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  • Aimee Hetzer

Company Vaccinations - Incentivized vs. Mandatory



The FDA has granted Emergency Use Authorization for two COVID-19 vaccines. As the COVID vaccine continues to get distributed to essential workers and vulnerable members of our community, many companies such as Trader Joes, Instacart, Dollar Tree and Target to name a few are incentivizing their employees to get the vaccine. Law firms have to ponder whether their employees should be required to obtain the vaccine or to incentivizing their employees before allowing them to go back to the office. Making this type of decision is a complicated matter due to opposing legal and cultural views regarding the proverbial issue of public health versus individual rights and given the unprecedented challenges posed by COVID.

In Brazil, the Federal Supreme Court justices decided that vaccination against COVID can be made mandatory. However, we know that there would be tremendous opposition for such a mandate here in the United States under the Freedom of Choice argument. Firm management would have to consider whether it is worth preserving the group's survival at the expense of giving up some individual rights or whether taking this approach is a dangerous precedent.

It is undeniable that the COVID pandemic was something that we have not experienced before. The transmission rate and seriousness of the COVID and its variants presents firms an obligation to its employees and clients to mitigate the spread of the virus. One can argue that it is the responsibility for management to take a strict approach and impose or incentivize the COVID vaccine on their employees working in their offices.

Many essential workers view the vaccine as a blessing. A large portion of the general population has a positive outlook on the necessity of the vaccine to achieve herd immunity to work toward the eradication of the pandemic. On the other hand, others do not seem to share the same sentiment. Some non-supporters spoke of harsh side effects or allergic reactions after the vaccine was administered.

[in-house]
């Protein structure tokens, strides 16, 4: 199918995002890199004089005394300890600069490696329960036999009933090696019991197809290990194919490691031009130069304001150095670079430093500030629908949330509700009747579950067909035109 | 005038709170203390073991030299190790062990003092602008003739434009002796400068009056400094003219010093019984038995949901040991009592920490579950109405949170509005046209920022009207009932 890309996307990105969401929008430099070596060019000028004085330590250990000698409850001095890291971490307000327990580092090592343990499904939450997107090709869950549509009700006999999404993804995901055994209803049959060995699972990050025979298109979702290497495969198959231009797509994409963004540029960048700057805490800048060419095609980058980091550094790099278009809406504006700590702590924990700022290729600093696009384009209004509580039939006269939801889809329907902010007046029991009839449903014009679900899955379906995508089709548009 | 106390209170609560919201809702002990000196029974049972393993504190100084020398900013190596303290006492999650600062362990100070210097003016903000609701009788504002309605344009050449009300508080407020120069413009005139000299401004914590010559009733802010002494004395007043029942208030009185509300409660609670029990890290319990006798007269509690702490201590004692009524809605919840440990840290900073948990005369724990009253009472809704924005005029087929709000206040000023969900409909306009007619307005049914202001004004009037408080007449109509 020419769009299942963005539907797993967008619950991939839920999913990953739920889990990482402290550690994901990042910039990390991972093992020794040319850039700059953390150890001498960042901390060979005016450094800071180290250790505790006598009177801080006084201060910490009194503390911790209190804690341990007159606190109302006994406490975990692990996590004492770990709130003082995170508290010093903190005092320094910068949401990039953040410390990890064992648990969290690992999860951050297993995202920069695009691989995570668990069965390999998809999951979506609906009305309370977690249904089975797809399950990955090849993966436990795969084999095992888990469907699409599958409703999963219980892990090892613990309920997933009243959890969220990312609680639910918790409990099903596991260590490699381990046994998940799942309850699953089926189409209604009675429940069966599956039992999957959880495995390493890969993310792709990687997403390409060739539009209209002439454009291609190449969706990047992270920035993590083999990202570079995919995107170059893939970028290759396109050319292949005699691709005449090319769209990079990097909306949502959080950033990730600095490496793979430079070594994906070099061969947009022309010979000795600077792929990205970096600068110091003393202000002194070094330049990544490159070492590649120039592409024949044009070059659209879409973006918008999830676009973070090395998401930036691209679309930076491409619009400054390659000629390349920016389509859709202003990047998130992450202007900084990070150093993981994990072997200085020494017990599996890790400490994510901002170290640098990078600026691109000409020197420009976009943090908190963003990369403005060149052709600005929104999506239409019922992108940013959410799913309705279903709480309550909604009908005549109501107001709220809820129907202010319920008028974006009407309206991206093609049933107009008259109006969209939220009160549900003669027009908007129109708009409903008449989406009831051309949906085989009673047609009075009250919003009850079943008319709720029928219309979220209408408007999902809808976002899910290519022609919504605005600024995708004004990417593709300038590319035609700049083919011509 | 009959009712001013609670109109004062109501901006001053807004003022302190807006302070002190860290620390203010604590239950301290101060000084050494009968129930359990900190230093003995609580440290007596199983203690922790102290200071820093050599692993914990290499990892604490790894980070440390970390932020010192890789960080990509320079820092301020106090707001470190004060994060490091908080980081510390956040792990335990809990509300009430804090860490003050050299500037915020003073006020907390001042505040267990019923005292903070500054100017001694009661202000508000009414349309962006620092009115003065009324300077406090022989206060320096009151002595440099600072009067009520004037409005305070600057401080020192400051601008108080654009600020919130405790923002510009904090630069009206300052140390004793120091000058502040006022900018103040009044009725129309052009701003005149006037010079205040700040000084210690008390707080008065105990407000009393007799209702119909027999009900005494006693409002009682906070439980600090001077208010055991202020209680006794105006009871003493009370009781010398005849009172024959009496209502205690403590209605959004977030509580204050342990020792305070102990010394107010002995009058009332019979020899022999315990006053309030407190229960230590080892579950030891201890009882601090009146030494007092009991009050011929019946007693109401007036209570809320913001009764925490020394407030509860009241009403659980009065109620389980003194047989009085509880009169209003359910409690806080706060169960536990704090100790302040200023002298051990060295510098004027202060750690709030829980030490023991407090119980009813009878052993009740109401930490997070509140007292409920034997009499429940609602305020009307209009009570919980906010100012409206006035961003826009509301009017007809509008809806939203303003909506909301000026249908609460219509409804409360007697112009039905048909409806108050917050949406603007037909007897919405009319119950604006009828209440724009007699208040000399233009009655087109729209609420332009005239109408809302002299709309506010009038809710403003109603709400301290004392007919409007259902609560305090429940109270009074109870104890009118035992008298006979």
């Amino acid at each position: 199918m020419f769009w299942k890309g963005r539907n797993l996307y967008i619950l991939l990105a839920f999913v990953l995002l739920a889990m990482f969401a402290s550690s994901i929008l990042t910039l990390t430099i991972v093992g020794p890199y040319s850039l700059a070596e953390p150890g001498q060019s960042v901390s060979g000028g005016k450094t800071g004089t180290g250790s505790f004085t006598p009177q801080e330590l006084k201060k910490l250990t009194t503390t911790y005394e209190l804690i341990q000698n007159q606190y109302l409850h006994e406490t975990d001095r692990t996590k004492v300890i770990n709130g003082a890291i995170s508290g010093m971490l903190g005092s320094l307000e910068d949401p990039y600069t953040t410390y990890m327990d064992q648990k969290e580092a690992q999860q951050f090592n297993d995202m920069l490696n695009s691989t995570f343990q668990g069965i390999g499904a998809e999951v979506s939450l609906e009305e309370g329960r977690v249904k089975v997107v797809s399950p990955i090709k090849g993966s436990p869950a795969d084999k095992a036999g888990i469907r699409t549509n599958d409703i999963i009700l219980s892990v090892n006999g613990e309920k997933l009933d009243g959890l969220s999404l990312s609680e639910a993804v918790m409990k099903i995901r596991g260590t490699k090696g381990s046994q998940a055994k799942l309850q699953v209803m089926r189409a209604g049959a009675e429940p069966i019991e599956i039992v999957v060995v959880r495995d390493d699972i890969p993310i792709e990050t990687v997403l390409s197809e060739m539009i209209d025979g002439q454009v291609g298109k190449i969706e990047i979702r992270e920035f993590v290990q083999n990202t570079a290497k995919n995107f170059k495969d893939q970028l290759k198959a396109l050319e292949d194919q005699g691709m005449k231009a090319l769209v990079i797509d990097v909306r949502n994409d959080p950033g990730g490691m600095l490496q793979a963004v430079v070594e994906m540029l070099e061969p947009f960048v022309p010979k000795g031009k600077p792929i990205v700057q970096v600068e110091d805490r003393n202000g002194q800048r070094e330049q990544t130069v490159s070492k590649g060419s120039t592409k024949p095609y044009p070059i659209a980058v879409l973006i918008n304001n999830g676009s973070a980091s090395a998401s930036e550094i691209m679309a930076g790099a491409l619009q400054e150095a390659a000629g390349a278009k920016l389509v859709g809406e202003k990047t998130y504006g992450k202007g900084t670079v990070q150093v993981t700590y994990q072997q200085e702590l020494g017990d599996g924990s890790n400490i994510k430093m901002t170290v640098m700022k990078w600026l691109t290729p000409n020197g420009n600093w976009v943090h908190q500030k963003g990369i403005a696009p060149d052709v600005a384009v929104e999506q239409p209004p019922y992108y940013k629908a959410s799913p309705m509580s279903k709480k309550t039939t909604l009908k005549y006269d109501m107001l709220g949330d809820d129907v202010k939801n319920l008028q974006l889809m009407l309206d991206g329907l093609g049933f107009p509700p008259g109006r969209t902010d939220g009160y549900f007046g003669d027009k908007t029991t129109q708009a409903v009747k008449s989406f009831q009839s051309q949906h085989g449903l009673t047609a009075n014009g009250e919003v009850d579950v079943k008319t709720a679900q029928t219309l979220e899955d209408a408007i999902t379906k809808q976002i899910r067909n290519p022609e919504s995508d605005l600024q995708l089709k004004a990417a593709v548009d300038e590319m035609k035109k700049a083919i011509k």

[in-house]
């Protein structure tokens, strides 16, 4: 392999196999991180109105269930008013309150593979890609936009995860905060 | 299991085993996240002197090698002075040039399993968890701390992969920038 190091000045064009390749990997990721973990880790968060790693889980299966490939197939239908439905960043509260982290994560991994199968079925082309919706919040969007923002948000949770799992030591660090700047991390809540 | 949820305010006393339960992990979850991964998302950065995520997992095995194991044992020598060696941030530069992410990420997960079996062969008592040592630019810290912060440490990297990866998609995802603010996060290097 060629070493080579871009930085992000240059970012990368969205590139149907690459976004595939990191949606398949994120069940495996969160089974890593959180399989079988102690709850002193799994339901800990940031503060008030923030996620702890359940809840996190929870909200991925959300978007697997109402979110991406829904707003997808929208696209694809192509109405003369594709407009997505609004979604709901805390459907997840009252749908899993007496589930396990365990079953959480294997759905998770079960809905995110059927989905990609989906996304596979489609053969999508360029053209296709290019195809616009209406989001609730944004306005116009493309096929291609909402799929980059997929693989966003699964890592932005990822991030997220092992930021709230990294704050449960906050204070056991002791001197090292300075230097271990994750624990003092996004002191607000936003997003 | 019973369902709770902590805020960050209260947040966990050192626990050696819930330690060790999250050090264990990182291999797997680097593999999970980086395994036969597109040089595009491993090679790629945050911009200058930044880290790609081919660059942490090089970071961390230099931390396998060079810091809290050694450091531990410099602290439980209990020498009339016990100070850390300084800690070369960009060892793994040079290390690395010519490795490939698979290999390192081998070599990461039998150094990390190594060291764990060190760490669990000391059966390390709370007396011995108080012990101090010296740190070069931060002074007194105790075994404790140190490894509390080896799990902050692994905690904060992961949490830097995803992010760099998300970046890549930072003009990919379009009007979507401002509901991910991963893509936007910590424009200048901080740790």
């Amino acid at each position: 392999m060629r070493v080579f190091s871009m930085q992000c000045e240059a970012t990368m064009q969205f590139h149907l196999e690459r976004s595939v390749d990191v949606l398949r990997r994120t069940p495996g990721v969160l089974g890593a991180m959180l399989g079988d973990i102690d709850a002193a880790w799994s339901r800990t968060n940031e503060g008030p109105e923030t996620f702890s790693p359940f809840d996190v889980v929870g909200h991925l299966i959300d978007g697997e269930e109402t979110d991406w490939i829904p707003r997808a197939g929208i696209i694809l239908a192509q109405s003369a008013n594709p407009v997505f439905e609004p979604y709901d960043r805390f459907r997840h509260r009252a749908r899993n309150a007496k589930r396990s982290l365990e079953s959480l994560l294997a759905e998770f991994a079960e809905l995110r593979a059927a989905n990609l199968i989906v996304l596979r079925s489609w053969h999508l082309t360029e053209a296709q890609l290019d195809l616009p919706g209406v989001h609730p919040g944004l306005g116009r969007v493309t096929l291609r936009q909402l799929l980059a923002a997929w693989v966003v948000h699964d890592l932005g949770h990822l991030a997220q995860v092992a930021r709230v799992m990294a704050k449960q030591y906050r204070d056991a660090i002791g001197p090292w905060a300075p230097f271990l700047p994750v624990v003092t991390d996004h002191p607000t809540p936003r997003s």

Employers in the medical field, already mandate their employees receive a series of vaccines including the flu vaccine. Although expanding these same policies and practices to include mandatory COVID vaccinations may, on the one hand, bring a sense of calm to most workforces, it could also potentially invite fear and resistance from others. After all, the medical field vastly differs from the legal sector in its operation.


The lockdown measures mandated by cities around the country last year forced firms to adapt to a pure virtual model for the duration of the lockdown and even now a large number of firms are still working remotely. As stated by Bob Tomaso, Office Managing Partner at Husch Blackwell, "Businesses may generally require employees to get the vaccine before coming into work. There may well be exceptions for disabled employees or those with good faith religious objections, but, in the "Work From Home" age, many employers would be wise to consider accommodating employees who refuse to get the vaccine by allowing them, if practical, to work from home."

Regardless of what side you are on, there is an agreement between opposing parties that long term implications are still unknown. Law firms will face pressure from both sides of the argument to take a stand regarding how they can safely open their offices to their employees and clients in light of our fight against COVID. While some firm leaders may believe that imposing or incentivizing COVID vaccines to their employees is the resolution to protecting their workforce, others do not. The common agreement shared by all is steps must be taken to mitigate employees risk and implement the highest level standards to ensure everyone’s safety.